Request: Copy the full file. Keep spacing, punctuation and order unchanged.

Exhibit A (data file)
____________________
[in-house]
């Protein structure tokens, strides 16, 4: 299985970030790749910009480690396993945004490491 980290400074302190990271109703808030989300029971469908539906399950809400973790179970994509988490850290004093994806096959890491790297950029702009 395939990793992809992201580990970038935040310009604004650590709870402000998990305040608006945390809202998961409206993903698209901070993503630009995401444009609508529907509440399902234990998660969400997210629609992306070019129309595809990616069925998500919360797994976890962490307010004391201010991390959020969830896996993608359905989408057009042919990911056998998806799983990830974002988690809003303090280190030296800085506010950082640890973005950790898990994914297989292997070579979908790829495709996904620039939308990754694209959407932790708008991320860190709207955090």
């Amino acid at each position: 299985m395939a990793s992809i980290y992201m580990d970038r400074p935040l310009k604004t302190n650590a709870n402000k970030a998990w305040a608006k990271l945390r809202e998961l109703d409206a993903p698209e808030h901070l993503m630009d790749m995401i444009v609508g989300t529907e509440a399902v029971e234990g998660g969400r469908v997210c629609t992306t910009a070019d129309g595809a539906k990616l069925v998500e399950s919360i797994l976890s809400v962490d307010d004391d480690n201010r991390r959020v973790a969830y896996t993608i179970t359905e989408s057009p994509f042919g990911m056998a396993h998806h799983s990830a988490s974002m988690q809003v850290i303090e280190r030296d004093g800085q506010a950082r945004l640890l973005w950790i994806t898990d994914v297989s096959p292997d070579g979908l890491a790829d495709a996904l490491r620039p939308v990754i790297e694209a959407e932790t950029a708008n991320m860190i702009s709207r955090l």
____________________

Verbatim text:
[in-house]
């Protein structure tokens, strides 16, 4: 299985970030790749910009480690396993945004490491 980290400074302190990271109703808030989300029971469908539906399950809400973790179970994509988490850290004093994806096959890491790297950029702009 395939990793992809992201580990970038935040310009604004650590709870402000998990305040608006945390809202998961409206993903698209901070993503630009995401444009609508529907509440399902234990998660969400997210629609992306070019129309595809990616069925998500919360797994976890962490307010004391201010991390959020969830896996993608359905989408057009042919990911056998998806799983990830974002988690809003303090280190030296800085506010950082640890973005950790898990994914297989292997070579979908790829495709996904620039939308990754694209959407932790708008991320860190709207955090």
């Amino acid at each position: 299985m395939a990793s992809i980290y992201m580990d970038r400074p935040l310009k604004t302190n650590a709870n402000k970030a998990w305040a608006k990271l945390r809202e998961l109703d409206a993903p698209e808030h901070l993503m630009d790749m995401i444009v609508g989300t529907e509440a399902v029971e234990g998660g969400r469908v997210c629609t992306t910009a070019d129309g595809a539906k990616l069925v998500e399950s919360i797994l976890s809400v962490d307010d004391d480690n201010r991390r959020v973790a969830y896996t993608i179970t359905e989408s057009p994509f042919g990911m056998a396993h998806h799983s990830a988490s974002m988690q809003v850290i303090e280190r030296d004093g800085q506010a950082r945004l640890l973005w950790i994806t898990d994914v297989s096959p292997d070579g979908l890491a790829d495709a996904l490491r620039p939308v990754i790297e694209a959407e932790t950029a708008n991320m860190i702009s709207r955090l």